Matt Mitchell [playing the music of Tim Berne] — førage (Screwgun, 2017)

mitchell-forageFørage is an album that demands attention. You have to listen actively, letting Matt Mitchell‘s unaccompanied piano guide you down his twisty trails.

The storyline is that Mitchell, who’s been the pianist in Tim Berne‘s band Snakeoil, is interpreting Berne’s compositions, combining multiple songs per track. Blending it all with his own improvisational instincts, Mitchell creates dense, fractal-like structures that carry an elegant air, whether the mood is crystalline and quiet or stern and hammering.

Satoko Fujii’s recent solo album, Invisible Hand, is more direct, sampling a variety of jazz and blues forms. Her music takes plenty of unexpected sharp turns, but you can quickly absorb the moment of whatever passage you’ve dropped the needle onto. førage is a more difficult read.

Both approaches produce admirable results. I loved Invisible Hand, and I’m also savoring the intricate puzzles of førage.

Touches of Berne-ness are recognizable — at the start of “RÄÅY,” or in the recurring riffs that appear in “TRĀÇĘŚ,” — but the overall effect is a melting pot. It’s better that way. If I saw a title like “Simple City,” off the first Snakeoil album, I’d be looking for snippets of the composition.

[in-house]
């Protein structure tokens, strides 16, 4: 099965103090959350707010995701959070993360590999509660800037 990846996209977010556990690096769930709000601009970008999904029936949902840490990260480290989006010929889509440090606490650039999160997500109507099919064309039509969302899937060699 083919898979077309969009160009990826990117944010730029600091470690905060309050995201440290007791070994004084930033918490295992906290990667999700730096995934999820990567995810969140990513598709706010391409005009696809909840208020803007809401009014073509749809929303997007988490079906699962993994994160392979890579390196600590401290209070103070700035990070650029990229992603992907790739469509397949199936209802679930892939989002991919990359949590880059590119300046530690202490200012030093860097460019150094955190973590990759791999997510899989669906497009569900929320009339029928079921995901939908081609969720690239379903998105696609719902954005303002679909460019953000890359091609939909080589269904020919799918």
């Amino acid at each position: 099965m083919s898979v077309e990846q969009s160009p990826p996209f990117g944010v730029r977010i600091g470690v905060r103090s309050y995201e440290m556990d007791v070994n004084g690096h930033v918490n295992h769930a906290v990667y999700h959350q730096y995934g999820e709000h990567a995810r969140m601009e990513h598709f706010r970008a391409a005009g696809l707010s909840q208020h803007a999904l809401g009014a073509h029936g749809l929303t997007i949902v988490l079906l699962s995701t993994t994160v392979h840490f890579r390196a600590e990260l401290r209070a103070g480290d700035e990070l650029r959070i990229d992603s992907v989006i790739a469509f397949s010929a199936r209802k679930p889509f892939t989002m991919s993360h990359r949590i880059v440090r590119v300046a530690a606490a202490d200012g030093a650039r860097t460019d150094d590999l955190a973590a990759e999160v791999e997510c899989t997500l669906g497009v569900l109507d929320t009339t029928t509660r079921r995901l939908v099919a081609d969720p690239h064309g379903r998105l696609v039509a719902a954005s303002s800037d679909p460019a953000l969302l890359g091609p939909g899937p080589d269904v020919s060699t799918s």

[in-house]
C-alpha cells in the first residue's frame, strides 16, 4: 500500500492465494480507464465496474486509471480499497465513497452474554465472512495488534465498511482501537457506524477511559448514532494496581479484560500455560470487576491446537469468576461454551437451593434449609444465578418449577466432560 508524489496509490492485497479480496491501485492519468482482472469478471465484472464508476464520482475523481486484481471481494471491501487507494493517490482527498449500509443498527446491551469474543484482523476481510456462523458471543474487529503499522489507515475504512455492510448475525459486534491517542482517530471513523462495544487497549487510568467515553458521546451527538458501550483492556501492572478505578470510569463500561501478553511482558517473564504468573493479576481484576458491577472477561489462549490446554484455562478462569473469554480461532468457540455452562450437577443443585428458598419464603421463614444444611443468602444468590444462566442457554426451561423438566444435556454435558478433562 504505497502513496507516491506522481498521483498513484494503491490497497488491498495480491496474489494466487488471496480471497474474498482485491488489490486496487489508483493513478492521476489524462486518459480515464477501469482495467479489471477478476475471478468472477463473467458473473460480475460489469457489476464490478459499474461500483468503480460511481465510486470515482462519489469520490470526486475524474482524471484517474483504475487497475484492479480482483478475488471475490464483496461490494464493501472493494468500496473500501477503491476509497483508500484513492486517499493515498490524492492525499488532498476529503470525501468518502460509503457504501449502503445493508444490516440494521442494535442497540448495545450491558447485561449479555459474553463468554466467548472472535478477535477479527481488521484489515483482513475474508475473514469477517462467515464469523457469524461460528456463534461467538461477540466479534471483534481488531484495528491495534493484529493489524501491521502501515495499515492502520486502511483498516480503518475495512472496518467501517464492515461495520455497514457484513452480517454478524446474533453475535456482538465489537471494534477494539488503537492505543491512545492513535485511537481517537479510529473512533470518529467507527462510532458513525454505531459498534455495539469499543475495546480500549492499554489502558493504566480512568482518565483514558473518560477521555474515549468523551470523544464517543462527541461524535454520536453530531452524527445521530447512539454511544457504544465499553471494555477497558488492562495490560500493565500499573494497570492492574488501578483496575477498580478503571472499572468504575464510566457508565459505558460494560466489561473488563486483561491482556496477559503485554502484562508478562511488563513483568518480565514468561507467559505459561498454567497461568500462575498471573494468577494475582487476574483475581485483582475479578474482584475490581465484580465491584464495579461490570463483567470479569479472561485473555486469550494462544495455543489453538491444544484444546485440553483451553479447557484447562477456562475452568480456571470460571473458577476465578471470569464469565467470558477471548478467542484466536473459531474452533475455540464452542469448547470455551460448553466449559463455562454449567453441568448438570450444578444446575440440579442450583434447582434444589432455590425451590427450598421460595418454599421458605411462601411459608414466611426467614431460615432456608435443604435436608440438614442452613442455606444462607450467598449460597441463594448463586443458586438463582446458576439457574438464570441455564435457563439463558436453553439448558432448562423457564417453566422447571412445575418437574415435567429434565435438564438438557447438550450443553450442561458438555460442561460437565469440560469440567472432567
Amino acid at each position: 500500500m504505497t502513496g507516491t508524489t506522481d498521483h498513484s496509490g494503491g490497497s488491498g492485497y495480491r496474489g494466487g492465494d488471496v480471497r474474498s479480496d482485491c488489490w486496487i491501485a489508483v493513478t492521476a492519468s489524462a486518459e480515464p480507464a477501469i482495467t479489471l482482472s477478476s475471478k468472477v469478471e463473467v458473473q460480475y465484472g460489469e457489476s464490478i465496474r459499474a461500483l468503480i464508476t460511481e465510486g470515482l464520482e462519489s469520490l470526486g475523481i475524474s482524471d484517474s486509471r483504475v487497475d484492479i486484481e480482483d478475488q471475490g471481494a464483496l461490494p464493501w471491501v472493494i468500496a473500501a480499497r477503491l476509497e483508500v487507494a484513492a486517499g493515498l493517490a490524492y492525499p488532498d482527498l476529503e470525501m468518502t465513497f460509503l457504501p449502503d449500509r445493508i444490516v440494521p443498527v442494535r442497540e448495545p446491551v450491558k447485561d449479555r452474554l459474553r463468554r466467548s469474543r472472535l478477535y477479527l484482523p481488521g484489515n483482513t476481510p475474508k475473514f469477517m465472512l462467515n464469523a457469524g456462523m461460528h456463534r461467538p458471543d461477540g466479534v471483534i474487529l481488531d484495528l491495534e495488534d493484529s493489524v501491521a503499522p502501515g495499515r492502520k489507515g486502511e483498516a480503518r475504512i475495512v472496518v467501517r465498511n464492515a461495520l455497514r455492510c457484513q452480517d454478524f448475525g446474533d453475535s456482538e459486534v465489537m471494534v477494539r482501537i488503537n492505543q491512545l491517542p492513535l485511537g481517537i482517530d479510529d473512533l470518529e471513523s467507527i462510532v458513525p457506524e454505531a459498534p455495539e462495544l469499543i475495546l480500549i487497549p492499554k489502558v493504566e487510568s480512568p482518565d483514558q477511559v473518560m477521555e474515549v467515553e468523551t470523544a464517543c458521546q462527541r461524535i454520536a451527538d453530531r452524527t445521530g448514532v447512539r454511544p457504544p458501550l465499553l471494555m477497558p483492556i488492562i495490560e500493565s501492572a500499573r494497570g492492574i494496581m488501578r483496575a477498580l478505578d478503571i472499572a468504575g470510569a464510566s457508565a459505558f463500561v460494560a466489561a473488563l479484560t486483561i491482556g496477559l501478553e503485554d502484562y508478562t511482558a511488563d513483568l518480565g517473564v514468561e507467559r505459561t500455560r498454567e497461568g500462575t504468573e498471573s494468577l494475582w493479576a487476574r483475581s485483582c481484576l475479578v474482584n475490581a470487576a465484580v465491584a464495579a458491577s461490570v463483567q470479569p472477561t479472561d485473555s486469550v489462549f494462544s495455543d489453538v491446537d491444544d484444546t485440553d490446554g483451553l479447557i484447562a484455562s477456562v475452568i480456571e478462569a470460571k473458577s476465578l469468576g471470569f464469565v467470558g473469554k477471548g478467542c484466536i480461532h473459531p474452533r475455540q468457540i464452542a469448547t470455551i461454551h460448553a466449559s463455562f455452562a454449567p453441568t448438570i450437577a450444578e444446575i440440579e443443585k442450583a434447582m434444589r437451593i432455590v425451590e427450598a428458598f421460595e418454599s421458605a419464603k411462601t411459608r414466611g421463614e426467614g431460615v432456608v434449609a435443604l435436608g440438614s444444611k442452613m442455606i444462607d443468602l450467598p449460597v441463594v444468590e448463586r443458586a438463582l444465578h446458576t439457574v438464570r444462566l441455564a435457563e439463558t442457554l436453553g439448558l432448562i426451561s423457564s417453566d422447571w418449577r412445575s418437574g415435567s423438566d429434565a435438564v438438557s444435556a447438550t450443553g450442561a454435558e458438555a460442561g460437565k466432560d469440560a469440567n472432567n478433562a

Lacking any such touchstone, the mind is left free to admire Mitchell’s labyrinths. “ŒRBS,” in particular, is darting and densely packed, and it’s exciting when Mitchell lifts the sustain pedal for an unembellished glimpse of his technique. “CLØÙDĒ” lives up to its name on two fronts, starting out gossamer and innocent but building into a relentless storm.

The track not to overlook is “ÀÄŠ,” the long, slow one. The mood is one of high art, with a glacial opening and echoey sustain pedal, and it builds to a passionate, whirling crescendo.

Interestingly, førage seems to be Mitchell’s first solo piano album. His collection of practice etudes, Fiction (Pi Recordings, 2013), was a duo album with drummer Ches Smith, and his solo outing vapor squint, antique chromatic (Scrapple, 2006) was an extended noise collage.

While førage can be purchased as a download on Bandcamp, Berne considers the physical CD package vital to the experience, with its art by Steve Byram and photos by Berne and engineer Daniel Goodwin. Like Berne, I grew up in the age of LPs and glorious album art, so I would echo his plea: “I hope we can sell these bastards cause I’d really like to do more Screwgun stuff.”

February 12, 2017 at 10:41 am 2 comments

Kris Davis’ New Symmetry

Maybe it’s because I was a math major, but I do love to geek out about things like this: